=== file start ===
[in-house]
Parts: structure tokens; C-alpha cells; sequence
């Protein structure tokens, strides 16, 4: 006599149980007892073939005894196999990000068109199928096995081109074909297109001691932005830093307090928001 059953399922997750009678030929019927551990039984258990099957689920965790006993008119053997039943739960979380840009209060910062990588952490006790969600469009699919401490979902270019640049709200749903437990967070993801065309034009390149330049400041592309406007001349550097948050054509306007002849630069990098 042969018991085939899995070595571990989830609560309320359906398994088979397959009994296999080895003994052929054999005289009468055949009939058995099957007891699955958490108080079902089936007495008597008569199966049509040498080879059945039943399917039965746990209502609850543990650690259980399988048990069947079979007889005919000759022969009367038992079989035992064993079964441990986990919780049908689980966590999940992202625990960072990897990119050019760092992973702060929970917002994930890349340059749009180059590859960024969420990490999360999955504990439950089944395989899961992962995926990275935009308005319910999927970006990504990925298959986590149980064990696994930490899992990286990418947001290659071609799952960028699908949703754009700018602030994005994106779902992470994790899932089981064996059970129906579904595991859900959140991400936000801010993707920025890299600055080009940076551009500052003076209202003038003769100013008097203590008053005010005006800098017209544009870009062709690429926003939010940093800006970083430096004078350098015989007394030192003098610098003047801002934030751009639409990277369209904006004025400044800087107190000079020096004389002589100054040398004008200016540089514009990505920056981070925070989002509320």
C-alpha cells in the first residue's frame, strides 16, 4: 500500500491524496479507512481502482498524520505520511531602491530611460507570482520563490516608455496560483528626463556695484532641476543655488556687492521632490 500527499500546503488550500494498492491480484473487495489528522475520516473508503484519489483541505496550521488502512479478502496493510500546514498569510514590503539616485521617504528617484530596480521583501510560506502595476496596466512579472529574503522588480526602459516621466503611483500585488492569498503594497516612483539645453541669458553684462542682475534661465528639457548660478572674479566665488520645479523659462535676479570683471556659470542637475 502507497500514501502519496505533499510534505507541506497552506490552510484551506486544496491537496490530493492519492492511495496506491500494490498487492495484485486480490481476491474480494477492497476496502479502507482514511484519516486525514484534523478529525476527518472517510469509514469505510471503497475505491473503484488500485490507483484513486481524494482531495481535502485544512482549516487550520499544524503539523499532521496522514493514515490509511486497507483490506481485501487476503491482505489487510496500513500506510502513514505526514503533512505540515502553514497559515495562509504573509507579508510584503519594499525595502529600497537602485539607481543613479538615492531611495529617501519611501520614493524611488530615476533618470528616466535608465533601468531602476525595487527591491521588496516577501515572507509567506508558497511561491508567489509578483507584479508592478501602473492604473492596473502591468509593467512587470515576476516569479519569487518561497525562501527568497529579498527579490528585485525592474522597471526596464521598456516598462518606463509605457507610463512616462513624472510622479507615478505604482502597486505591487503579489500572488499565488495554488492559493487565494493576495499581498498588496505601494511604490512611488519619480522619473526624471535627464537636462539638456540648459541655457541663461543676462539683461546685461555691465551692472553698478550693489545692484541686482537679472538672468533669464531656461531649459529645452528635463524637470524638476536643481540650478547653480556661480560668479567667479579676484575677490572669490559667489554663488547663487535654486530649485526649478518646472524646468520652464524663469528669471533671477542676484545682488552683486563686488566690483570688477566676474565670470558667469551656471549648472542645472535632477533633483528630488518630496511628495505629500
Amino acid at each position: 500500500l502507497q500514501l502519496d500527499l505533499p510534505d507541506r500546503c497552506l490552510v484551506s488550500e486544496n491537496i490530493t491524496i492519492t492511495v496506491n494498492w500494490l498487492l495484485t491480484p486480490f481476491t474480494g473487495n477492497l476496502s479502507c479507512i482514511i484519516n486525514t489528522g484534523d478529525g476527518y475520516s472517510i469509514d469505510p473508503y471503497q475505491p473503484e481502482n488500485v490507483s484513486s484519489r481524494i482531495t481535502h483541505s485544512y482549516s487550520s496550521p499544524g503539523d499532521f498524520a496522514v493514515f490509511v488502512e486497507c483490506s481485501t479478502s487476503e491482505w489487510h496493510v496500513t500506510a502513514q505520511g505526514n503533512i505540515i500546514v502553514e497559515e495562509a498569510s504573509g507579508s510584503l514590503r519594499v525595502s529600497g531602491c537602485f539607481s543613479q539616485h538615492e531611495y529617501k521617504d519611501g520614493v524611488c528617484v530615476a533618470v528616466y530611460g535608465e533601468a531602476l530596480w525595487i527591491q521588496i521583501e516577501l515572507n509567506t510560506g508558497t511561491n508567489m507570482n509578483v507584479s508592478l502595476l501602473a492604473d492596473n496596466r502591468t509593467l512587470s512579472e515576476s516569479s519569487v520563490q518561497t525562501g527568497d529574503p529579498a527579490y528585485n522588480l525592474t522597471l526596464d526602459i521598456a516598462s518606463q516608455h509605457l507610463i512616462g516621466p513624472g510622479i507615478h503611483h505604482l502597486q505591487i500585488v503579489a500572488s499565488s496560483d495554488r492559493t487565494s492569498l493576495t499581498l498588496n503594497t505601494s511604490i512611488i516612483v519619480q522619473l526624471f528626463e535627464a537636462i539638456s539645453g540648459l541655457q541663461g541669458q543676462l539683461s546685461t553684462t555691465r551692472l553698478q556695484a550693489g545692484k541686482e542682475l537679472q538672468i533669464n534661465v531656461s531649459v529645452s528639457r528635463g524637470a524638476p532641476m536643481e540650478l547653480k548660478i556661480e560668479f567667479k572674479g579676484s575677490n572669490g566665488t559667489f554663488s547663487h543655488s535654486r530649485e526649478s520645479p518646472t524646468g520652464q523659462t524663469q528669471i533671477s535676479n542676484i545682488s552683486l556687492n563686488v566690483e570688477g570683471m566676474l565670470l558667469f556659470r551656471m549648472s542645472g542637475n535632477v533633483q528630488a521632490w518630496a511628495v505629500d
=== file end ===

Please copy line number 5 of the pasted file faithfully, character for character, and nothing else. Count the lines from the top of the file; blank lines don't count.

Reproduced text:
Amino acid at each position: 500500500l502507497q500514501l502519496d500527499l505533499p510534505d507541506r500546503c497552506l490552510v484551506s488550500e486544496n491537496i490530493t491524496i492519492t492511495v496506491n494498492w500494490l498487492l495484485t491480484p486480490f481476491t474480494g473487495n477492497l476496502s479502507c479507512i482514511i484519516n486525514t489528522g484534523d478529525g476527518y475520516s472517510i469509514d469505510p473508503y471503497q475505491p473503484e481502482n488500485v490507483s484513486s484519489r481524494i482531495t481535502h483541505s485544512y482549516s487550520s496550521p499544524g503539523d499532521f498524520a496522514v493514515f490509511v488502512e486497507c483490506s481485501t479478502s487476503e491482505w489487510h496493510v496500513t500506510a502513514q505520511g505526514n503533512i505540515i500546514v502553514e497559515e495562509a498569510s504573509g507579508s510584503l514590503r519594499v525595502s529600497g531602491c537602485f539607481s543613479q539616485h538615492e531611495y529617501k521617504d519611501g520614493v524611488c528617484v530615476a533618470v528616466y530611460g535608465e533601468a531602476l530596480w525595487i527591491q521588496i521583501e516577501l515572507n509567506t510560506g508558497t511561491n508567489m507570482n509578483v507584479s508592478l502595476l501602473a492604473d492596473n496596466r502591468t509593467l512587470s512579472e515576476s516569479s519569487v520563490q518561497t525562501g527568497d529574503p529579498a527579490y528585485n522588480l525592474t522597471l526596464d526602459i521598456a516598462s518606463q516608455h509605457l507610463i512616462g516621466p513624472g510622479i507615478h503611483h505604482l502597486q505591487i500585488v503579489a500572488s499565488s496560483d495554488r492559493t487565494s492569498l493576495t499581498l498588496n503594497t505601494s511604490i512611488i516612483v519619480q522619473l526624471f528626463e535627464a537636462i539638456s539645453g540648459l541655457q541663461g541669458q543676462l539683461s546685461t553684462t555691465r551692472l553698478q556695484a550693489g545692484k541686482e542682475l537679472q538672468i533669464n534661465v531656461s531649459v529645452s528639457r528635463g524637470a524638476p532641476m536643481e540650478l547653480k548660478i556661480e560668479f567667479k572674479g579676484s575677490n572669490g566665488t559667489f554663488s547663487h543655488s535654486r530649485e526649478s520645479p518646472t524646468g520652464q523659462t524663469q528669471i533671477s535676479n542676484i545682488s552683486l556687492n563686488v566690483e570688477g570683471m566676474l565670470l558667469f556659470r551656471m549648472s542645472g542637475n535632477v533633483q528630488a521632490w518630496a511628495v505629500d